Pakistani fighter jets bombed suspected Taliban hideouts on Monday and a stray mortar crashed into a mosque during prayers as violence in the volatile northwest claimed more than 20 lives.

The air strikes hit a guest house being used by militants in the village of Kani Guram, in South Waziristan, where government forces are readying an offensive against Pakistani Taliban leader Baitullah Mehsud. Four militants were killed, three intelligence officials said.

The officials spoke on condition of anonymity because they were not authorized to release the information.

It was not possible to independently confirm the casualty counts or the identities of those reported killed as journalists have little access to the remote, dangerous region.

Late Sunday, a stray mortar shell hit a mosque during prayers in Azam Warsak in South Waziristan, killing three tribesmen and wounding seven, intelligence officials and a witness said.

"The mosque was destroyed and we could hardly bring out the dead and injured," said a man who gave his name as Wazir. He escaped the shelling unharmed.

It was not immediately clear who fired the mortar, but intelligence officials said it appeared to be aimed by at a nearby military outpost, presumably by militants.

On Monday, security forces launched an early morning raid on a suspected militant hideout in Tank, a small city near South Waziristan, killing two suspected militants and arresting nine others, senior police officer Abdul Rasheed said.

Meanwhile, 15 militants died in overnight clashes with a local tribal militia in the tribal region of Kurram, north of Waziristan, a tribal elder and a lawmaker in the region said.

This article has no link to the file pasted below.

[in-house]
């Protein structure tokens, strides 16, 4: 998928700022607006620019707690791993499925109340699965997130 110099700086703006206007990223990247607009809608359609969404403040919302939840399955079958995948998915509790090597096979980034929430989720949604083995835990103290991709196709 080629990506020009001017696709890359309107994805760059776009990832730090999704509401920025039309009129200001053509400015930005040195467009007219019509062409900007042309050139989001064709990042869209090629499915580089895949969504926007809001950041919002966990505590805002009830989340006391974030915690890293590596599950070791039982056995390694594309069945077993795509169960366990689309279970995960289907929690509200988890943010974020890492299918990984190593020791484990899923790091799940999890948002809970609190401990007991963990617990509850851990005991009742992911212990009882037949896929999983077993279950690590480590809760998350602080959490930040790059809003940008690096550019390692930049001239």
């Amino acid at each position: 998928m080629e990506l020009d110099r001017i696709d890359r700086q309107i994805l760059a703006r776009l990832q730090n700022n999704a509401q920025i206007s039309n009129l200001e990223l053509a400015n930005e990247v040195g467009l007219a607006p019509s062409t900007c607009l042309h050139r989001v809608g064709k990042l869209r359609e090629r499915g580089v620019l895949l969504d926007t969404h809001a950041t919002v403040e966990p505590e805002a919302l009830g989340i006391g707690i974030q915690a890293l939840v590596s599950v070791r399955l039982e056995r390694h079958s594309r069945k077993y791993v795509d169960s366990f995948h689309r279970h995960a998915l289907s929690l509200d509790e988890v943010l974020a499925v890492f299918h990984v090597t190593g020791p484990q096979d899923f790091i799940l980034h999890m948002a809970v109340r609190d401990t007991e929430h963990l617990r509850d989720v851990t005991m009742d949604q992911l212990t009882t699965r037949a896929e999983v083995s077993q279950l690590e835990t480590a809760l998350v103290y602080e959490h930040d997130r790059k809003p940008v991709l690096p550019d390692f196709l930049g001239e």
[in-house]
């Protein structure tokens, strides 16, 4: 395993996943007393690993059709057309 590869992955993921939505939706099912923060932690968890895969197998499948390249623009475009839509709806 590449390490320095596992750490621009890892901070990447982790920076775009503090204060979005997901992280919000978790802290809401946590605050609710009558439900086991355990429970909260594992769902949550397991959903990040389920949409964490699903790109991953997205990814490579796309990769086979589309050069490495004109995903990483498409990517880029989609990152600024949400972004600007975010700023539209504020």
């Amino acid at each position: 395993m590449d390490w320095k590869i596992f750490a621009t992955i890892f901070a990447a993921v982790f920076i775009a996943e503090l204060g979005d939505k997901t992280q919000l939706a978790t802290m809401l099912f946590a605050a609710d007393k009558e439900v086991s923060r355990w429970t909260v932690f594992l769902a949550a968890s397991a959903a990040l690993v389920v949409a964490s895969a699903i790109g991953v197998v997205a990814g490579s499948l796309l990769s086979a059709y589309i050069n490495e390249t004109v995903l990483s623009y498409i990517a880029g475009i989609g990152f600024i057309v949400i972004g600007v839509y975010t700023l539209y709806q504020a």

Ali Akbar Toori and lawmaker Sajid Toori said two tribal militiamen were killed and 35 were injured in the attack, which appeared to be an attempt by militants to take over the area.

Pakistan says it is preparing for a major offensive aimed at eliminating Mehsud and his militant network in South Waziristan, which lies in the mountainous tribal belt along Pakistan's long border with Afghanistan where the government wields little control.

Mehsud's group has been blamed for a string of deadly suicide bombings across the country that have killed more than 100 people in the past month. On Sunday, a militant ambush claimed by Mehsud killed a dozen soldiers in North Waziristan.

On Sunday, the government announced a 50 million rupee ($615,000) reward for information leading to Mehsud's capture or death. Smaller amounts were offered for information on his top lieutenants.

The government's military campaign is strongly supported by Washington. It is seen as a test of Pakistan's determination to confront an insurgency that has grown after earlier military operations failed to finish the job and peace deals with the Taliban collapsed.

It comes as the military pursues a two-month-old offensive to oust Taliban militants from the Swat Valley region, also in the northwest.